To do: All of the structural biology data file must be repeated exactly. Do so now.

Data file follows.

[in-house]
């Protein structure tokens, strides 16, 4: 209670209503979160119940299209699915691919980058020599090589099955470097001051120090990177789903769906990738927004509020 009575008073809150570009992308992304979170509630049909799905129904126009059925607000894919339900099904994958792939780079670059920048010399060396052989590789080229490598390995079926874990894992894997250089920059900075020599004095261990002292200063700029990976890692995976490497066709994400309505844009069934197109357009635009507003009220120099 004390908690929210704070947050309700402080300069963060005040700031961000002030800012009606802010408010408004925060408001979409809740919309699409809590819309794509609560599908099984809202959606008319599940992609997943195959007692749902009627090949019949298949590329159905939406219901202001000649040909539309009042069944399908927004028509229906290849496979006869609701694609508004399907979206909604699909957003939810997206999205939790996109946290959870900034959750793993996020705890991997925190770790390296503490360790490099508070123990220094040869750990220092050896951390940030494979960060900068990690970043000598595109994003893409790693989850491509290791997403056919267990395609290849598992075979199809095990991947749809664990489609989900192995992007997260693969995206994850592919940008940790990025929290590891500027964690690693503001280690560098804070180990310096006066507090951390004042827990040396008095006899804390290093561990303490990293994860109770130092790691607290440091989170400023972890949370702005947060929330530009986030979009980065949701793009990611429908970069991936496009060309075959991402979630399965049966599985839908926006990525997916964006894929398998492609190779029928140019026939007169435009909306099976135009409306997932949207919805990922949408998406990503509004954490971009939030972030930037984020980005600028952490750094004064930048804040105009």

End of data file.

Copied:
[in-house]
């Protein structure tokens, strides 16, 4: 209670209503979160119940299209699915691919980058020599090589099955470097001051120090990177789903769906990738927004509020 009575008073809150570009992308992304979170509630049909799905129904126009059925607000894919339900099904994958792939780079670059920048010399060396052989590789080229490598390995079926874990894992894997250089920059900075020599004095261990002292200063700029990976890692995976490497066709994400309505844009069934197109357009635009507003009220120099 004390908690929210704070947050309700402080300069963060005040700031961000002030800012009606802010408010408004925060408001979409809740919309699409809590819309794509609560599908099984809202959606008319599940992609997943195959007692749902009627090949019949298949590329159905939406219901202001000649040909539309009042069944399908927004028509229906290849496979006869609701694609508004399907979206909604699909957003939810997206999205939790996109946290959870900034959750793993996020705890991997925190770790390296503490360790490099508070123990220094040869750990220092050896951390940030494979960060900068990690970043000598595109994003893409790693989850491509290791997403056919267990395609290849598992075979199809095990991947749809664990489609989900192995992007997260693969995206994850592919940008940790990025929290590891500027964690690693503001280690560098804070180990310096006066507090951390004042827990040396008095006899804390290093561990303490990293994860109770130092790691607290440091989170400023972890949370702005947060929330530009986030979009980065949701793009990611429908970069991936496009060309075959991402979630399965049966599985839908926006990525997916964006894929398998492609190779029928140019026939007169435009909306099976135009409306997932949207919805990922949408998406990503509004954490971009939030972030930037984020980005600028952490750094004064930048804040105009």